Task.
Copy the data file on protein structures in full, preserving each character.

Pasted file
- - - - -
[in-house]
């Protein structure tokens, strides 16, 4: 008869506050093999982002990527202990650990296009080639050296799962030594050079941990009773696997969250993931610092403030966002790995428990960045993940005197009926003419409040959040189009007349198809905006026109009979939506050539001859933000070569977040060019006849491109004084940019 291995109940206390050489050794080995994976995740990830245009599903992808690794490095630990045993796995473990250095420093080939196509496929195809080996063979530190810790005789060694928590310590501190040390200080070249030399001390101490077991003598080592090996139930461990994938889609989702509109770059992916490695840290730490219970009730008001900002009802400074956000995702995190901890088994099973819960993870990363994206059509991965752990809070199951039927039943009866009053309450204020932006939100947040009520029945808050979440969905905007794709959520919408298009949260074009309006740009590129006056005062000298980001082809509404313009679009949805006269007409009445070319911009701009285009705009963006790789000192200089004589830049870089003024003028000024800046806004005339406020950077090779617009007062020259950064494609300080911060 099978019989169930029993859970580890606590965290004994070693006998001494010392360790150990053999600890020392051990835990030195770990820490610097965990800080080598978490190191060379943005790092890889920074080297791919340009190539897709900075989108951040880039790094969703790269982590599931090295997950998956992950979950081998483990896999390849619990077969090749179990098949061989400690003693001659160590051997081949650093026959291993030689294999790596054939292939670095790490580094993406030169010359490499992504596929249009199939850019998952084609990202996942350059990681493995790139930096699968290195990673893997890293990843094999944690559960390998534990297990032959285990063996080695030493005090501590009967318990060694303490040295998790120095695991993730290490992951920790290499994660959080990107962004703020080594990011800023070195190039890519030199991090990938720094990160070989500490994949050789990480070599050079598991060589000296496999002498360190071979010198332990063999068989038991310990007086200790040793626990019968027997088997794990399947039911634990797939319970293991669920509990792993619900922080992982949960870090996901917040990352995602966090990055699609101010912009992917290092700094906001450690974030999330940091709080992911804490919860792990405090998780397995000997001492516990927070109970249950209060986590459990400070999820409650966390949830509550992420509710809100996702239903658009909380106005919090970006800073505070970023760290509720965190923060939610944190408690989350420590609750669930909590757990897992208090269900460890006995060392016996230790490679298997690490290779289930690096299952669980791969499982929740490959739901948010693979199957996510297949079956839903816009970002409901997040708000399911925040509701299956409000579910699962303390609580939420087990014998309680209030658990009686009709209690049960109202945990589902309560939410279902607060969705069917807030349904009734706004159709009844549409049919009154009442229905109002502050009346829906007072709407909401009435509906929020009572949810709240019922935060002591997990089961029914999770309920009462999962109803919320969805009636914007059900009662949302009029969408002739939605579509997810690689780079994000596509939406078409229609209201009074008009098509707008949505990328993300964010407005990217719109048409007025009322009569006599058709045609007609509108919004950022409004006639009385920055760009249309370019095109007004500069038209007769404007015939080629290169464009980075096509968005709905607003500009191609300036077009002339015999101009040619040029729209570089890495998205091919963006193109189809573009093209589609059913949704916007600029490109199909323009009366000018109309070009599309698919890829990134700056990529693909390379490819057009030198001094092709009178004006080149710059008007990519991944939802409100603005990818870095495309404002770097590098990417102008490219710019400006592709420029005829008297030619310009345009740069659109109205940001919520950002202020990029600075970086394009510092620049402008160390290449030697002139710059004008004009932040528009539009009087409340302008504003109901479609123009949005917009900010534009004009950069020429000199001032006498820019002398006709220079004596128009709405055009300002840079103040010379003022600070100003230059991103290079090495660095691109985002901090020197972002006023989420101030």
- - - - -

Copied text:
[in-house]
């Protein structure tokens, strides 16, 4: 008869506050093999982002990527202990650990296009080639050296799962030594050079941990009773696997969250993931610092403030966002790995428990960045993940005197009926003419409040959040189009007349198809905006026109009979939506050539001859933000070569977040060019006849491109004084940019 291995109940206390050489050794080995994976995740990830245009599903992808690794490095630990045993796995473990250095420093080939196509496929195809080996063979530190810790005789060694928590310590501190040390200080070249030399001390101490077991003598080592090996139930461990994938889609989702509109770059992916490695840290730490219970009730008001900002009802400074956000995702995190901890088994099973819960993870990363994206059509991965752990809070199951039927039943009866009053309450204020932006939100947040009520029945808050979440969905905007794709959520919408298009949260074009309006740009590129006056005062000298980001082809509404313009679009949805006269007409009445070319911009701009285009705009963006790789000192200089004589830049870089003024003028000024800046806004005339406020950077090779617009007062020259950064494609300080911060 099978019989169930029993859970580890606590965290004994070693006998001494010392360790150990053999600890020392051990835990030195770990820490610097965990800080080598978490190191060379943005790092890889920074080297791919340009190539897709900075989108951040880039790094969703790269982590599931090295997950998956992950979950081998483990896999390849619990077969090749179990098949061989400690003693001659160590051997081949650093026959291993030689294999790596054939292939670095790490580094993406030169010359490499992504596929249009199939850019998952084609990202996942350059990681493995790139930096699968290195990673893997890293990843094999944690559960390998534990297990032959285990063996080695030493005090501590009967318990060694303490040295998790120095695991993730290490992951920790290499994660959080990107962004703020080594990011800023070195190039890519030199991090990938720094990160070989500490994949050789990480070599050079598991060589000296496999002498360190071979010198332990063999068989038991310990007086200790040793626990019968027997088997794990399947039911634990797939319970293991669920509990792993619900922080992982949960870090996901917040990352995602966090990055699609101010912009992917290092700094906001450690974030999330940091709080992911804490919860792990405090998780397995000997001492516990927070109970249950209060986590459990400070999820409650966390949830509550992420509710809100996702239903658009909380106005919090970006800073505070970023760290509720965190923060939610944190408690989350420590609750669930909590757990897992208090269900460890006995060392016996230790490679298997690490290779289930690096299952669980791969499982929740490959739901948010693979199957996510297949079956839903816009970002409901997040708000399911925040509701299956409000579910699962303390609580939420087990014998309680209030658990009686009709209690049960109202945990589902309560939410279902607060969705069917807030349904009734706004159709009844549409049919009154009442229905109002502050009346829906007072709407909401009435509906929020009572949810709240019922935060002591997990089961029914999770309920009462999962109803919320969805009636914007059900009662949302009029969408002739939605579509997810690689780079994000596509939406078409229609209201009074008009098509707008949505990328993300964010407005990217719109048409007025009322009569006599058709045609007609509108919004950022409004006639009385920055760009249309370019095109007004500069038209007769404007015939080629290169464009980075096509968005709905607003500009191609300036077009002339015999101009040619040029729209570089890495998205091919963006193109189809573009093209589609059913949704916007600029490109199909323009009366000018109309070009599309698919890829990134700056990529693909390379490819057009030198001094092709009178004006080149710059008007990519991944939802409100603005990818870095495309404002770097590098990417102008490219710019400006592709420029005829008297030619310009345009740069659109109205940001919520950002202020990029600075970086394009510092620049402008160390290449030697002139710059004008004009932040528009539009009087409340302008504003109901479609123009949005917009900010534009004009950069020429000199001032006498820019002398006709220079004596128009709405055009300002840079103040010379003022600070100003230059991103290079090495660095691109985002901090020197972002006023989420101030």